Interview with a Student Organizer

"The Night for Justice" and Preparing for Rise Up October

September 28, 2015 | Revolution Newspaper |


This interview is with a student who is organizing for Rise Up October, including an event called “The Night for Justice” at New York University (NYU) on October 1. (See Stop Mass Incarceration Network events calendar for more on the program.)

Can you tell us about what’s moved and compelled you to organize “The Night for Justice” at NYU on October 1 as part of organizing for Rise Up October?

My goal is to promote student activism. I think there is a rich population of young leaders on campuses like NYU and Columbia that haven’t been mobilized, many of whom are passionate about social justice but are unaware of how they can be involved as it pertains to eradicating excessive force and police brutality. So the goal of this event is to engage students and help them prepare for Rise Up October and activism beyond.

Can you talk about the moral determination you step with to bring alive the reality of this genocide? What drives you? And tell us a little more about who you are as an individual and what you’re thinking.

At a very basic level I am passionate about human rights. And promoting the inherent value of all people. And I think there has been a culture in this country, a culture globally, that has said Black lives do not matter. And that they have an inherent value that’s less than the rest of the population. So I plan to dedicate my life’s work to making sure that we ameliorate outcomes for Black people. And in alignment with that belief, I wanted to plan a program specifically around the mass incarceration and brutality of Black people because we’re being eliminated. It’s a purposeful genocide and I want as many people to know about this injustice as possible.

We’re nearing October 24. What do you want that day to look like? There’s been a call for a meet-up here at Washington Square Park and the vision is for thousands and thousands of people, and that’s what we’re actively working to bring about. What do you envision that day to look like?

When I think about what I’m hoping to inspire or be a part of motivating, I think about all of the students that mobilized during the time of sit-ins and the freedom rides. They were alive. They were inspired to provoke immediate change. They were relentless and courageous. So I’m hoping to inspire that level of fervor on this campus and others. I think that to not engage young people on important social issues will be a missed opportunity. I’m hoping that these issues will have some longevity, and I think the way to do that is to teach young people how to lead. And to grab them at a time where their curiosities are peaked. And so for all of those interested in this particular cause and movement and those who don’t know that they should care... I want them to have an opportunity to be aware of what I deem to be the most important social and criminal justice issue of our time.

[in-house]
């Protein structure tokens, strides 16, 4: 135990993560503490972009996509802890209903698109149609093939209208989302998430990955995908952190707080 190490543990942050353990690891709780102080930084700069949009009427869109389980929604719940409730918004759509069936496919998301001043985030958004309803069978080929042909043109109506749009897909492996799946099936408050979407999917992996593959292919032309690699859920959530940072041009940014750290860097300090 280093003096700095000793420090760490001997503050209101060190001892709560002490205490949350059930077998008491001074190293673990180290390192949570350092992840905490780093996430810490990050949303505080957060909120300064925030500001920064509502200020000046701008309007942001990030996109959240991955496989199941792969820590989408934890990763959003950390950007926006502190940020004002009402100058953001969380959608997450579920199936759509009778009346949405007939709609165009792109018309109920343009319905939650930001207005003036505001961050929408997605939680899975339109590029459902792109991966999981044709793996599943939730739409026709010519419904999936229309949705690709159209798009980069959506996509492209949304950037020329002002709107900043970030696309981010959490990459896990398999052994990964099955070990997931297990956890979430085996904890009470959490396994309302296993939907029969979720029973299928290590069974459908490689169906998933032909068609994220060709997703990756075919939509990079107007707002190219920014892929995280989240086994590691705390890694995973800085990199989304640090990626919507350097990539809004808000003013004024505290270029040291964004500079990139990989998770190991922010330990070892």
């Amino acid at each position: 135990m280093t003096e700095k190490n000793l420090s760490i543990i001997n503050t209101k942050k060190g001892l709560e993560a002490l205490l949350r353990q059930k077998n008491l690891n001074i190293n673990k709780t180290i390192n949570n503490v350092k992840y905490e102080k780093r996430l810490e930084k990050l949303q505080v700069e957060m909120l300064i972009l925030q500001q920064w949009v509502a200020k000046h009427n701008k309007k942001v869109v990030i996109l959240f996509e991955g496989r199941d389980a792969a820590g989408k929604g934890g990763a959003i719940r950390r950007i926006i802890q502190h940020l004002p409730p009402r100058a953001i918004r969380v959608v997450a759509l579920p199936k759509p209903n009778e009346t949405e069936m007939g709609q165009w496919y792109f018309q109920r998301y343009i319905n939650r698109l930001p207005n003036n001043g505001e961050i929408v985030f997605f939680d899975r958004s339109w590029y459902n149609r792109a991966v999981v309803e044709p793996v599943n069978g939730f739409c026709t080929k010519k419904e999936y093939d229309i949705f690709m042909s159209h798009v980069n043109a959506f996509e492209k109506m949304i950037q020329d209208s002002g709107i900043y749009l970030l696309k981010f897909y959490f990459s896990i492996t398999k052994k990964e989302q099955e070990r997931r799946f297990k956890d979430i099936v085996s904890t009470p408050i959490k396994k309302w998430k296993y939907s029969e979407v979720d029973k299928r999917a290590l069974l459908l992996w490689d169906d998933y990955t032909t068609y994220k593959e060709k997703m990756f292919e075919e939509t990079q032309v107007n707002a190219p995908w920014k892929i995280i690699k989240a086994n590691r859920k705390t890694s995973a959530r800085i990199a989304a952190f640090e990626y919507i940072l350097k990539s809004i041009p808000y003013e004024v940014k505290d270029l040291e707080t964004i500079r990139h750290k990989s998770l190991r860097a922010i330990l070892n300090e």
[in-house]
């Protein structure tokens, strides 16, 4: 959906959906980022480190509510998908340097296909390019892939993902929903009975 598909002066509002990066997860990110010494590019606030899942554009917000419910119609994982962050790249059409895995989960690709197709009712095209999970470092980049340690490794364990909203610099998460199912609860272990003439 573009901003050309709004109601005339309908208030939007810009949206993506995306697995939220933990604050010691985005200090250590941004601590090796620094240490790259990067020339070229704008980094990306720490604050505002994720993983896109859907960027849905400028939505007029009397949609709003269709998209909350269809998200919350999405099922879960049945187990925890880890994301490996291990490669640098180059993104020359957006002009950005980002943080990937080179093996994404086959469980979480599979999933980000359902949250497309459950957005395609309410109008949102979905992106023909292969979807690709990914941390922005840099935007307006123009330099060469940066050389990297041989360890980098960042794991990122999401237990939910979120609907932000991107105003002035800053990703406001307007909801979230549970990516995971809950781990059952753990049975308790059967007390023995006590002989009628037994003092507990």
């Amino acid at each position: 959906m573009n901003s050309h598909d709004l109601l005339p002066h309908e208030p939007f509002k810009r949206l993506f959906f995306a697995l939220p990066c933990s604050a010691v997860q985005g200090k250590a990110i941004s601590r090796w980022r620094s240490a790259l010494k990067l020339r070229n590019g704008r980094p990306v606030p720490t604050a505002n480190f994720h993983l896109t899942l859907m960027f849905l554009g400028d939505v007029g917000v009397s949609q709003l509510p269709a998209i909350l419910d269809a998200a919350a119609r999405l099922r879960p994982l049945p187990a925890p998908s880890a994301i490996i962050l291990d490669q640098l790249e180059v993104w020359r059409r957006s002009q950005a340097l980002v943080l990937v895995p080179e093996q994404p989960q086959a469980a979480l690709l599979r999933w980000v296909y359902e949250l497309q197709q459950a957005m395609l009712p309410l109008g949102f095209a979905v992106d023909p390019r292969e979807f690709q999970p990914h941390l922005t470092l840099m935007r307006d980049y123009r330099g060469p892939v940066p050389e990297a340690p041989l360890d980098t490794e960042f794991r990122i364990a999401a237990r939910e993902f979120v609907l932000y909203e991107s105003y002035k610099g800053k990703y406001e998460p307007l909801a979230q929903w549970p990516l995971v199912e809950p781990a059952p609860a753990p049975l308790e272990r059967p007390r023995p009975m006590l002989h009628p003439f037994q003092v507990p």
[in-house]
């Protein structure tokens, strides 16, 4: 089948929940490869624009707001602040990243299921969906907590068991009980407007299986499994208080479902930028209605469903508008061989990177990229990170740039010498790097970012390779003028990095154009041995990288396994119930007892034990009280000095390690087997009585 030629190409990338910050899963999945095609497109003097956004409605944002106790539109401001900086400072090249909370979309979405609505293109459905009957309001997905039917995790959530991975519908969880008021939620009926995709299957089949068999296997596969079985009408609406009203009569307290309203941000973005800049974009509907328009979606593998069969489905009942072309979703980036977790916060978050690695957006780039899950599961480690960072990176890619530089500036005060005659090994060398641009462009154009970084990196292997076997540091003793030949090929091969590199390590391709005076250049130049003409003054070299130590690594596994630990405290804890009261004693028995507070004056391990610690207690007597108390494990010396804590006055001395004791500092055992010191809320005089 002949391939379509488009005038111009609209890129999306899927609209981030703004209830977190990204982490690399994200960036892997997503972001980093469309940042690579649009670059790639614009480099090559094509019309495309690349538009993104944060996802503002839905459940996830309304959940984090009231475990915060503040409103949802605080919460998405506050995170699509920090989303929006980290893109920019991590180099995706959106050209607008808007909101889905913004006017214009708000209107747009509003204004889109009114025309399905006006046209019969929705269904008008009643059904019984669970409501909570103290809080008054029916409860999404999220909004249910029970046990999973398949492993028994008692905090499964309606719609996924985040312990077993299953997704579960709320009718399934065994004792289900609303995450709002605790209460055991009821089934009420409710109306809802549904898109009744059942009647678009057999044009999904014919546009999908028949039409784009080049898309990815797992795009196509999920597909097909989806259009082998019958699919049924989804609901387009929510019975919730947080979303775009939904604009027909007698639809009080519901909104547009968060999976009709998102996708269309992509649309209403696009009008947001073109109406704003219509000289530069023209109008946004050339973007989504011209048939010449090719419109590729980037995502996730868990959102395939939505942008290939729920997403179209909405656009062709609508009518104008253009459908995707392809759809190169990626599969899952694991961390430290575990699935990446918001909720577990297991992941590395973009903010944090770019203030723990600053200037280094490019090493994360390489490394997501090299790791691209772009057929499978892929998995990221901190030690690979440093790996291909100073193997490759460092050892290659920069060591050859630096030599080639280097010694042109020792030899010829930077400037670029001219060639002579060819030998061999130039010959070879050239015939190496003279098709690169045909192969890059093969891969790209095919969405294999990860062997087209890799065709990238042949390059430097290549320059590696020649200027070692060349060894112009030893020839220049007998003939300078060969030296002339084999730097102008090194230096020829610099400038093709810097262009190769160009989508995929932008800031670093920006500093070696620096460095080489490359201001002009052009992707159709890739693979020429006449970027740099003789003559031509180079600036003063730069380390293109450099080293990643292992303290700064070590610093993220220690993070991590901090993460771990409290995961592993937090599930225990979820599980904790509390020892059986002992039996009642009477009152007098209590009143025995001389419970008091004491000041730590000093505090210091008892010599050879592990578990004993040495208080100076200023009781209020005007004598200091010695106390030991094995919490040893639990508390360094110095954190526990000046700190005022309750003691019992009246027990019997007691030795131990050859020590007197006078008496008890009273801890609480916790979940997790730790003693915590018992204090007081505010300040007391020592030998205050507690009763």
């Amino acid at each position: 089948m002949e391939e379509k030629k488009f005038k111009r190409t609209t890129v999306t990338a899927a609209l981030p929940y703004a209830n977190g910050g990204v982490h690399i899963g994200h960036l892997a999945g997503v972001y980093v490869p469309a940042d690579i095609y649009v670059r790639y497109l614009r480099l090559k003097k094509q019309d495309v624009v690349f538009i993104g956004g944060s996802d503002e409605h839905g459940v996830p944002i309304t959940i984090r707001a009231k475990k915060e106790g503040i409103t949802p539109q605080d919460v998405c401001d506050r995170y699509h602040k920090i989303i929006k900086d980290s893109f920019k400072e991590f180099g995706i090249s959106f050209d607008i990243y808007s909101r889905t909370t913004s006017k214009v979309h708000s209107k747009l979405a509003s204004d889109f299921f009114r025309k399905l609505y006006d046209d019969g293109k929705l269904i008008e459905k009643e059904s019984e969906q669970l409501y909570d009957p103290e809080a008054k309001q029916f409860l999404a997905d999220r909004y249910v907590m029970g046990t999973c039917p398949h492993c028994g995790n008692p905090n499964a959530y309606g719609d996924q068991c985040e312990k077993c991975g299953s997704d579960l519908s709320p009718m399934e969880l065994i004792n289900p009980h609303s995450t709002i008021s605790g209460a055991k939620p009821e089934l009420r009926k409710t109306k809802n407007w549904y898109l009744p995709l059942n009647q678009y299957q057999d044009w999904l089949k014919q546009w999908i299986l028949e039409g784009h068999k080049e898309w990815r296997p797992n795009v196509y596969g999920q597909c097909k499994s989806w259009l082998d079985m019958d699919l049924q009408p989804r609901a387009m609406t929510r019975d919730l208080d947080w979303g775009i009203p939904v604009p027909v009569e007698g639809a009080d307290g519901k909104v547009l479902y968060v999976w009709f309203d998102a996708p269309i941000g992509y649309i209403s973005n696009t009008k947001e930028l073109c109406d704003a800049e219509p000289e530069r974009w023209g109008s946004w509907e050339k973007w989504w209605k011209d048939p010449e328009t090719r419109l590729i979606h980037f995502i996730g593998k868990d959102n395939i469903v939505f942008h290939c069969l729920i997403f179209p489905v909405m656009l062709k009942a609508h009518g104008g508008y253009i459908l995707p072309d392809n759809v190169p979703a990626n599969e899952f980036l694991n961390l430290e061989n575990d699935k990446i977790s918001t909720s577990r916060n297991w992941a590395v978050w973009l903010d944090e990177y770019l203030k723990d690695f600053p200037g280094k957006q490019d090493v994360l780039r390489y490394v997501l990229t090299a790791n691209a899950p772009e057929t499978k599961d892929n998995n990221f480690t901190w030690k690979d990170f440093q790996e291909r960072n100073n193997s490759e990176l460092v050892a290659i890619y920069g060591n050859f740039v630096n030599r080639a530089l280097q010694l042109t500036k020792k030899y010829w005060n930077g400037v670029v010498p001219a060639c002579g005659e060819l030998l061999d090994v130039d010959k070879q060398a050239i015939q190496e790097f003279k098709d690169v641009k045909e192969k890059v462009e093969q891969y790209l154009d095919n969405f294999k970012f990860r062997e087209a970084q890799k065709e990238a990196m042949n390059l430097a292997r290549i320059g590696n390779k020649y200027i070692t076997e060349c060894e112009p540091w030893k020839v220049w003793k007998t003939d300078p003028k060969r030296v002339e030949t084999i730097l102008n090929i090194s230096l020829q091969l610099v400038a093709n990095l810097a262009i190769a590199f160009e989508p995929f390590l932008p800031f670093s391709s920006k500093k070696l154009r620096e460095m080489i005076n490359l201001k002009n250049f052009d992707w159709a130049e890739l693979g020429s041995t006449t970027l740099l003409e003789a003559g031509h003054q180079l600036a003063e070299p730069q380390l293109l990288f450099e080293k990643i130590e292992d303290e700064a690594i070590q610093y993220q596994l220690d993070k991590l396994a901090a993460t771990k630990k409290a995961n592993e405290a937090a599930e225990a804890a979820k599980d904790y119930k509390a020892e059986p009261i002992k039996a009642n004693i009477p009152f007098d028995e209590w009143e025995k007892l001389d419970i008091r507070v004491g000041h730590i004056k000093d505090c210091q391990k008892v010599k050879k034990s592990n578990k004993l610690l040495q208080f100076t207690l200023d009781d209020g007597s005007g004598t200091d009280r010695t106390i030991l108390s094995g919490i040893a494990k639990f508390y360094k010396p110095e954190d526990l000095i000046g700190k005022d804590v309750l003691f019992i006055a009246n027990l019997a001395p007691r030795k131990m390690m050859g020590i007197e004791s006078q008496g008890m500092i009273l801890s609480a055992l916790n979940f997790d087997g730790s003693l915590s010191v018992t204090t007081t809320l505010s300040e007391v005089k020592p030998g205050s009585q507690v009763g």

What would you say to anybody reading this (to youths, students, and beyond that) of why they need to be in NYC on October 22-24 for Rise Up October?

I believe silence, like inaction, is consent. Anyone who is not participating in the sparing of lives, the urging of new practices, they are complicit in the deaths that we see reported. They are complicit in a system that makes vulnerable people more vulnerable and promotes oppression. So my hope is to tap into the human consciousness of all races and build allies that will stand with me in solidarity and making sure that our lives do matter. And that there’s not any more women, children, or men taken off this planet without there being an overwhelming cry for justice.

You’re very new at organizing, and you’re determined to make this happen. What would you say to students who are just hearing about Rise Up October and want to organize something on their campus? What’s been some of the lessons you’ve learned as a way of encouragement for others to do the same?

The most valuable lesson has been to be comfortable through the process of pushing back against longstanding boundaries. Issues of social justice and issues of race make people uncomfortable and you have to, as a new organizer, be willing to make some people uncomfortable. Be willing to be disliked. Know that you’re doing so for a purpose and to allow that end goal to continue to motivate you that there might be people who are placing intentional roadblocks in the way in your advancement. Just to be firm and rooted in your cause and not to waver.


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